Loudon Wainwright III is an economic failure. Over the past 37 years, no less than a dozen record labels (some as large as Atlantic and Columbia, others as small as Hannibal or Red House) have invested in this singer/songwriter, trying to mold his talent into gold records to hang proudly from their walls. They failed. Besides the novelty chuckles of 1972's kiddie sing-along "Dead Skunk (in the Middle of the Road)," which somehow found its way into the Top 40, the man has never produced a hit. He's probably been responsible for more unemployed record label employees than the wrath of downloading. Originally signed as one of the many "new Bob Dylans" (alongside the forgettable Steve Forbert), the career of Wainwright III has been a bottomless financial hole, a walking/talking/singing tax write-off, where record labels dump their cash and never see a return: a complete and total fiscal failure.
But he's our failure. For all the finger waving we do as music fans toward the insatiable greed of record labels, they're hardly in the wrong here. Instead, we are. By last count, Wainwright III has released over 21 records, the heavy majority of which are fantastic, yet still fly under most folks' radar. His finest work in the past few decades has been recent, including Strange Weirdos: Music from and Inspired By the Film Knocked Up, the soundtrack to a surprise hit movie with a staggering box office haul that exceeds $150 million. Yet Wainwright III's songs, for the most part, remain completely unheard, slept on by music fans the world over.
If it wasn't for his champion DNA, which sired two of pop music's most respected singers (Rufus and Martha), or his brief forays in celluloid (As he dryly puts it, "I go on auditions. That's hell."), the man might fall off the earth entirely. Yet the strongest asset of Wainwright III is, and always will be, his bevy of songs, which walk a tightrope between the humorous and the absolutely tragic, and which have a powerful duality to them, featuring both ends of the emotional spectrum.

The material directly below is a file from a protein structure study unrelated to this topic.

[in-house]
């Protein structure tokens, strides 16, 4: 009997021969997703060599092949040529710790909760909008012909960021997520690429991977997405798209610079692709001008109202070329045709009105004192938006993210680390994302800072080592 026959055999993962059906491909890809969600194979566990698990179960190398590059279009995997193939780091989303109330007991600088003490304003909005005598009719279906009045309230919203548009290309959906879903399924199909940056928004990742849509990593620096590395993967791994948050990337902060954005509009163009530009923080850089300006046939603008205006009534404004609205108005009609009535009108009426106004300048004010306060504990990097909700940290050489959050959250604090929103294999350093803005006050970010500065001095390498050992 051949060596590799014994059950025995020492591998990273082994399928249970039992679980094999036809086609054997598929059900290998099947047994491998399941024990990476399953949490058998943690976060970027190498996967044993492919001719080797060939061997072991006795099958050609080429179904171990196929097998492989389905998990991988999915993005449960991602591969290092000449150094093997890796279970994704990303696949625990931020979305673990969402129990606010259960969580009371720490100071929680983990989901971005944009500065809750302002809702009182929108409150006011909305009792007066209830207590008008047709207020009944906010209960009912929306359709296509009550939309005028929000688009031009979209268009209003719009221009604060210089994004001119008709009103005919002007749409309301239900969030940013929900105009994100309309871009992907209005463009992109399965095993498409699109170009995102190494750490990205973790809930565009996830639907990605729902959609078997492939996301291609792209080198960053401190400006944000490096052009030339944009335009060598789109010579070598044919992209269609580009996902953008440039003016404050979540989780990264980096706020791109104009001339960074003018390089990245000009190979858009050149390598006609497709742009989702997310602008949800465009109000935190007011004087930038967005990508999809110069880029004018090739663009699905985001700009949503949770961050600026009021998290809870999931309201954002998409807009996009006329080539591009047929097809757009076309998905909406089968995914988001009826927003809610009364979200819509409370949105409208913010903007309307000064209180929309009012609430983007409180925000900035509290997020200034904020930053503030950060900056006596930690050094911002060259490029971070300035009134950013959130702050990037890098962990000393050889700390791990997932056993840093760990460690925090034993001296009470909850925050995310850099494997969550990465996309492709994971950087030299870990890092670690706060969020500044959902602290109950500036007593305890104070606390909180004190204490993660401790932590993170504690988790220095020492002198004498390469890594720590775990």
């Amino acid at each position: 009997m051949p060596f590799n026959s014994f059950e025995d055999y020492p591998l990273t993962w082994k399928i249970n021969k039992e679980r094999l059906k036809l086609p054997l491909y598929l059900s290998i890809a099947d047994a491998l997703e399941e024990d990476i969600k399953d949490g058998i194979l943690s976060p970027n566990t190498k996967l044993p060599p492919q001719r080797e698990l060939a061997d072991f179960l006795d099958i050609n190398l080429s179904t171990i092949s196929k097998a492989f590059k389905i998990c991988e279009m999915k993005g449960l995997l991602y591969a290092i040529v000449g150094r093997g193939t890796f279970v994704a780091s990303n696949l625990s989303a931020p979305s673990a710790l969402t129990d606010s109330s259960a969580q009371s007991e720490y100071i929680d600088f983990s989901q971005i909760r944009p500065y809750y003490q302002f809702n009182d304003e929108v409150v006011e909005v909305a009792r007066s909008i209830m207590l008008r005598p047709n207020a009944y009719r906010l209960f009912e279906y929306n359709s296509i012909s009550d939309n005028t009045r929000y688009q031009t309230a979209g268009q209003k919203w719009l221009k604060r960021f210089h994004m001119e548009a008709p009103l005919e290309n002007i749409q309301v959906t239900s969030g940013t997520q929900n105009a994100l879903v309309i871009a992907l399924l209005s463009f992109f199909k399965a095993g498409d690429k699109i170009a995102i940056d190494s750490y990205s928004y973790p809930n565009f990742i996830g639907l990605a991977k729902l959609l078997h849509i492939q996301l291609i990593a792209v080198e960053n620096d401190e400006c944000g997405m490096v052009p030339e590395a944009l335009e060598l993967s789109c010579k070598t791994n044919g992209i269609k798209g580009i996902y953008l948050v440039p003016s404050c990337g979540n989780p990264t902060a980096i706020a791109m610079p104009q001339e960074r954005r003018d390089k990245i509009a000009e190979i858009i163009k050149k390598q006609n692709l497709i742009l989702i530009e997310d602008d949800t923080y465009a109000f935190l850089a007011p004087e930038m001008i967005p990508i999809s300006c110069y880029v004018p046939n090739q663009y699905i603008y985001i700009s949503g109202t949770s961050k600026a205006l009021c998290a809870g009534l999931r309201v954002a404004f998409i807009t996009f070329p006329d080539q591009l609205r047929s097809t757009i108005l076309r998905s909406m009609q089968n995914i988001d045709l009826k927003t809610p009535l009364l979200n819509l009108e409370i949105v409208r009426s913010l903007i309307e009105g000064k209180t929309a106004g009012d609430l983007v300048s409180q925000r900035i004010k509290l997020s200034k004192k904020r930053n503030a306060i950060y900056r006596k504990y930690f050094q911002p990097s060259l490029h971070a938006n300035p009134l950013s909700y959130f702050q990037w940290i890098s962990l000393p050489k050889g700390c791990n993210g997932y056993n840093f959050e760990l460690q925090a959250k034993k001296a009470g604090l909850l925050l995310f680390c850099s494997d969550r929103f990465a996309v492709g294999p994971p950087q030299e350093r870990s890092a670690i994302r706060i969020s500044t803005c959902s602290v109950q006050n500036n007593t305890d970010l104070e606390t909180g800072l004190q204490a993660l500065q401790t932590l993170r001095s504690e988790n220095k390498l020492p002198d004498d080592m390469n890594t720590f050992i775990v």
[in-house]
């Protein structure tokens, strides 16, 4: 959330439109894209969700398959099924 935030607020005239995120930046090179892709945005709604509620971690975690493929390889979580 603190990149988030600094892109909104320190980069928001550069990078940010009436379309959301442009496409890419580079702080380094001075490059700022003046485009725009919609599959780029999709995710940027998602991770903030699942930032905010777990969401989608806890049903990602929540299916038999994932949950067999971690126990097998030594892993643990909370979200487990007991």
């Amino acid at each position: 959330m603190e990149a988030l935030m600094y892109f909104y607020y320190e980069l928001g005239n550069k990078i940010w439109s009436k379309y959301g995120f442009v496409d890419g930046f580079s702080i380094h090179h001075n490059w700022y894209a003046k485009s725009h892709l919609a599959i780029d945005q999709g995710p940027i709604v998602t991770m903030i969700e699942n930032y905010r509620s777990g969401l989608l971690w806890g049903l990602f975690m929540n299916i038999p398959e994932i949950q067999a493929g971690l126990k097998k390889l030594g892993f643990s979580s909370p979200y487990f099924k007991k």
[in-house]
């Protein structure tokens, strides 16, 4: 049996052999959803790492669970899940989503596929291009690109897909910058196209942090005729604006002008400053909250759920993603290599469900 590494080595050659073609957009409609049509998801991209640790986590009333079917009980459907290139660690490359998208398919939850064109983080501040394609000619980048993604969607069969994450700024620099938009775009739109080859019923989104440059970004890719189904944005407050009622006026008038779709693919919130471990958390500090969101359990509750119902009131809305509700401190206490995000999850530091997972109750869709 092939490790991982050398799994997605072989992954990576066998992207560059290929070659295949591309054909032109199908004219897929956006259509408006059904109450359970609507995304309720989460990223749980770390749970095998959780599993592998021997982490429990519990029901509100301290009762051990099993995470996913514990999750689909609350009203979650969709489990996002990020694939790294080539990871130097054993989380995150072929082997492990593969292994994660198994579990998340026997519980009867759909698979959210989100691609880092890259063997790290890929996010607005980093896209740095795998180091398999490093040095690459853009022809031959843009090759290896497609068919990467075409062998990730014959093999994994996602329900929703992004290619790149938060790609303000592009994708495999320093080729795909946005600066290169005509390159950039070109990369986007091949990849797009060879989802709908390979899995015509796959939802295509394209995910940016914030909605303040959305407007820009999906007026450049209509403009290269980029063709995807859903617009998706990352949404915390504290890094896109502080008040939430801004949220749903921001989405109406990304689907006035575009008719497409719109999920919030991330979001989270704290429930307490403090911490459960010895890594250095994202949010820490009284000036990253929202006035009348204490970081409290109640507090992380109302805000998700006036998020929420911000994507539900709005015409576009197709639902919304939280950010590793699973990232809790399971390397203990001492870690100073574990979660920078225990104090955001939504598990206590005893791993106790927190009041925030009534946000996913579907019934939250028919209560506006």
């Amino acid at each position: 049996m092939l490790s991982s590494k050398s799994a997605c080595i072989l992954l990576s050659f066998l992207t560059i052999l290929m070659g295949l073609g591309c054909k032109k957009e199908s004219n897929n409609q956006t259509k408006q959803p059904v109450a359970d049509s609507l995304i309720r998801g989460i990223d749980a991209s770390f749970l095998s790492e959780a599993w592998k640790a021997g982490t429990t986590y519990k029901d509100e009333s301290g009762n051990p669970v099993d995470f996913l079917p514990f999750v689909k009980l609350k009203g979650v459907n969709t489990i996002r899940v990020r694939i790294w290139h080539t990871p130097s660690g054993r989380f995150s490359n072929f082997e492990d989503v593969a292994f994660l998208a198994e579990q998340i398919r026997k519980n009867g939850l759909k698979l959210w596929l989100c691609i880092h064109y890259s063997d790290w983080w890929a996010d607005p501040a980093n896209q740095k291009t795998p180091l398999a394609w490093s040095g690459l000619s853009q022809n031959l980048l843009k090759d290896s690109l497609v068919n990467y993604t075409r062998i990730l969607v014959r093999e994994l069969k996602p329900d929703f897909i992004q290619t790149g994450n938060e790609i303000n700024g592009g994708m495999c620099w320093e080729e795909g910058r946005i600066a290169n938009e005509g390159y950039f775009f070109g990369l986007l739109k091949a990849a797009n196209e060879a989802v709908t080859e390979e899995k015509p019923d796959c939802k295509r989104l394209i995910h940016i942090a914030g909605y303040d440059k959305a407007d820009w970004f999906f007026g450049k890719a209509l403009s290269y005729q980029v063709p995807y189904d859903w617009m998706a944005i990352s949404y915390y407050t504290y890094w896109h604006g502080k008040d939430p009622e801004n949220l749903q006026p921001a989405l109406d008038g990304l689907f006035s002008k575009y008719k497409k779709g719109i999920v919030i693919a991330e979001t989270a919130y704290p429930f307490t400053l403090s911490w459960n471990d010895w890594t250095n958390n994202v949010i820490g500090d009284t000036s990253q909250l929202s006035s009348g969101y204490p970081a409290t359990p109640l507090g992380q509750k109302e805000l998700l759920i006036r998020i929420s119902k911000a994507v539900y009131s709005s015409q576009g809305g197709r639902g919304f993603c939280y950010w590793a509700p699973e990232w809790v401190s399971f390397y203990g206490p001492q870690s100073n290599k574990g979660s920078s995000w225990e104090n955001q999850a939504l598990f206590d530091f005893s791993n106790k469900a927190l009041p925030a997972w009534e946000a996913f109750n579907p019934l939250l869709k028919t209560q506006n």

"When I started, I was almost taking myself too seriously. By my second record I discovered that I could make audiences laugh, and I was delighted by that." He continues, "Since then, I've always succumbed to the temptation to be a clown. But I also discovered that I could do both, and that can be effective."
Wainwright III is the pied piper of lovable losers. He was the original self-deprecating nerd, long before Devo, Elvis Costello, or Weezer polished the bespectacled shine of geek-chic. This is what drew filmmaker Judd Apatow to Wainwright III. He cast the sometime actor in his short-lived, but well-acclaimed, series, Undeclared, in addition to roles in both 40-Year-Old Virgin and Knocked Up. The soundtrack for the latter, Strange Weirdos, finds the eldest Wainwright waxing on the worries, delicacies, and tribulations of parenting, a familiar theme for a man whose personal life, no matter how unflinchingly honest, has always been fair game.
"I've always written about my life and the important people in it, this includes myself, my parents, my siblings, and my kids," he says. "While some people might be uncomfortable with these subjects, I'm not."
It's this openness and fearlessness that softly resonates in his music, as he is a writer unfamiliar with compromise—even if the results are brilliant, but underappreciated. With Wainwright III, failure has never sounded so good.